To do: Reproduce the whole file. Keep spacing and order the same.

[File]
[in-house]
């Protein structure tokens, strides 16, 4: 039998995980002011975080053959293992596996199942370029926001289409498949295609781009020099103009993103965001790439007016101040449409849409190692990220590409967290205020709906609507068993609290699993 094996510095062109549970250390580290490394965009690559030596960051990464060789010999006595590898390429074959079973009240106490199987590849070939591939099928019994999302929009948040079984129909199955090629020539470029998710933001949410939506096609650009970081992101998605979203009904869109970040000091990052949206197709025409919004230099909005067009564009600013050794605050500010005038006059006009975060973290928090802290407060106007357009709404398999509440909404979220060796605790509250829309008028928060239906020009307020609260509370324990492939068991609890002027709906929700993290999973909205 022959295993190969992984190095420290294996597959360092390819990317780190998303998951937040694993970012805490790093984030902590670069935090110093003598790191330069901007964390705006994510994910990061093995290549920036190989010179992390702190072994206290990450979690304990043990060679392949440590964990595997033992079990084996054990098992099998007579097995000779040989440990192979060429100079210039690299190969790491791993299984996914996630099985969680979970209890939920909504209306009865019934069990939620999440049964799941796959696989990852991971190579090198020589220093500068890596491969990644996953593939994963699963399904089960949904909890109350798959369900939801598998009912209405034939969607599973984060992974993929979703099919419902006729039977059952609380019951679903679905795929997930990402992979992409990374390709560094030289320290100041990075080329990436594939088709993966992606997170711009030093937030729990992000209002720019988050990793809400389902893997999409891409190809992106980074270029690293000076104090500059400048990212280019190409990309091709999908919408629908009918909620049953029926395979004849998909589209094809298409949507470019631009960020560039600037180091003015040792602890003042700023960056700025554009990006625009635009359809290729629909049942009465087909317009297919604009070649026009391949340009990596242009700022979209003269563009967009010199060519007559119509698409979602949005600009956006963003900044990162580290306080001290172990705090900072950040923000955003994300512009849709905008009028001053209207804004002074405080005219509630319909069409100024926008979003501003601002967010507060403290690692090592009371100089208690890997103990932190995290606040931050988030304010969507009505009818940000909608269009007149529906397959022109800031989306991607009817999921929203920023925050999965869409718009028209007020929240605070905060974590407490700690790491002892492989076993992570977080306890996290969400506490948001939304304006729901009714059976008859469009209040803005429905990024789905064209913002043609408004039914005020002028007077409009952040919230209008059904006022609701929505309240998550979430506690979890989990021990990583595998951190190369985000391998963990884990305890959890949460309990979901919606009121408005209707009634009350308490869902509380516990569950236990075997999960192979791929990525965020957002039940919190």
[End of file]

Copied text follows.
[in-house]
């Protein structure tokens, strides 16, 4: 039998995980002011975080053959293992596996199942370029926001289409498949295609781009020099103009993103965001790439007016101040449409849409190692990220590409967290205020709906609507068993609290699993 094996510095062109549970250390580290490394965009690559030596960051990464060789010999006595590898390429074959079973009240106490199987590849070939591939099928019994999302929009948040079984129909199955090629020539470029998710933001949410939506096609650009970081992101998605979203009904869109970040000091990052949206197709025409919004230099909005067009564009600013050794605050500010005038006059006009975060973290928090802290407060106007357009709404398999509440909404979220060796605790509250829309008028928060239906020009307020609260509370324990492939068991609890002027709906929700993290999973909205 022959295993190969992984190095420290294996597959360092390819990317780190998303998951937040694993970012805490790093984030902590670069935090110093003598790191330069901007964390705006994510994910990061093995290549920036190989010179992390702190072994206290990450979690304990043990060679392949440590964990595997033992079990084996054990098992099998007579097995000779040989440990192979060429100079210039690299190969790491791993299984996914996630099985969680979970209890939920909504209306009865019934069990939620999440049964799941796959696989990852991971190579090198020589220093500068890596491969990644996953593939994963699963399904089960949904909890109350798959369900939801598998009912209405034939969607599973984060992974993929979703099919419902006729039977059952609380019951679903679905795929997930990402992979992409990374390709560094030289320290100041990075080329990436594939088709993966992606997170711009030093937030729990992000209002720019988050990793809400389902893997999409891409190809992106980074270029690293000076104090500059400048990212280019190409990309091709999908919408629908009918909620049953029926395979004849998909589209094809298409949507470019631009960020560039600037180091003015040792602890003042700023960056700025554009990006625009635009359809290729629909049942009465087909317009297919604009070649026009391949340009990596242009700022979209003269563009967009010199060519007559119509698409979602949005600009956006963003900044990162580290306080001290172990705090900072950040923000955003994300512009849709905008009028001053209207804004002074405080005219509630319909069409100024926008979003501003601002967010507060403290690692090592009371100089208690890997103990932190995290606040931050988030304010969507009505009818940000909608269009007149529906397959022109800031989306991607009817999921929203920023925050999965869409718009028209007020929240605070905060974590407490700690790491002892492989076993992570977080306890996290969400506490948001939304304006729901009714059976008859469009209040803005429905990024789905064209913002043609408004039914005020002028007077409009952040919230209008059904006022609701929505309240998550979430506690979890989990021990990583595998951190190369985000391998963990884990305890959890949460309990979901919606009121408005209707009634009350308490869902509380516990569950236990075997999960192979791929990525965020957002039940919190």